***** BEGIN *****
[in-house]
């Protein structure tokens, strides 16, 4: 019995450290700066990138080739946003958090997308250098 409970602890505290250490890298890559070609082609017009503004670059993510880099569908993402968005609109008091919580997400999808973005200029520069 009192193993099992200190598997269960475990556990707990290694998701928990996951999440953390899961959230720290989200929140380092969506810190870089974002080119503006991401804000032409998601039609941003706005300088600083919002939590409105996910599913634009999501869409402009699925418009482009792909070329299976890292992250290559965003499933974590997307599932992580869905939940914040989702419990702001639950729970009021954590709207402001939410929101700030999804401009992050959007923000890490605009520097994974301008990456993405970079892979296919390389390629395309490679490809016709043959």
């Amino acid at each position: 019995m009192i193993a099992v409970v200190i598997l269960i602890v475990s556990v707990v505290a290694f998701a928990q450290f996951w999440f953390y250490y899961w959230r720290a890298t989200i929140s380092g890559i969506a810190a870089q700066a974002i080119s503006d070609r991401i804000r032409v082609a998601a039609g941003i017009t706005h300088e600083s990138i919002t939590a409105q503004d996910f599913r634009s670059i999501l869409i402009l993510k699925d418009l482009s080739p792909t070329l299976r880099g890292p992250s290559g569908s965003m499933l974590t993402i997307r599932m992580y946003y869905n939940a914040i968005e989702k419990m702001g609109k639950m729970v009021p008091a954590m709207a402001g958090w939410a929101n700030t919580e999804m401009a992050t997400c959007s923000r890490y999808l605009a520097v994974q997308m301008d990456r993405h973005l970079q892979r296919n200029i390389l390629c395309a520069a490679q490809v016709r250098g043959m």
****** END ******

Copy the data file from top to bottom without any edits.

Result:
[in-house]
């Protein structure tokens, strides 16, 4: 019995450290700066990138080739946003958090997308250098 409970602890505290250490890298890559070609082609017009503004670059993510880099569908993402968005609109008091919580997400999808973005200029520069 009192193993099992200190598997269960475990556990707990290694998701928990996951999440953390899961959230720290989200929140380092969506810190870089974002080119503006991401804000032409998601039609941003706005300088600083919002939590409105996910599913634009999501869409402009699925418009482009792909070329299976890292992250290559965003499933974590997307599932992580869905939940914040989702419990702001639950729970009021954590709207402001939410929101700030999804401009992050959007923000890490605009520097994974301008990456993405970079892979296919390389390629395309490679490809016709043959």
């Amino acid at each position: 019995m009192i193993a099992v409970v200190i598997l269960i602890v475990s556990v707990v505290a290694f998701a928990q450290f996951w999440f953390y250490y899961w959230r720290a890298t989200i929140s380092g890559i969506a810190a870089q700066a974002i080119s503006d070609r991401i804000r032409v082609a998601a039609g941003i017009t706005h300088e600083s990138i919002t939590a409105q503004d996910f599913r634009s670059i999501l869409i402009l993510k699925d418009l482009s080739p792909t070329l299976r880099g890292p992250s290559g569908s965003m499933l974590t993402i997307r599932m992580y946003y869905n939940a914040i968005e989702k419990m702001g609109k639950m729970v009021p008091a954590m709207a402001g958090w939410a929101n700030t919580e999804m401009a992050t997400c959007s923000r890490y999808l605009a520097v994974q997308m301008d990456r993405h973005l970079q892979r296919n200029i390389l390629c395309a520069a490679q490809v016709r250098g043959m």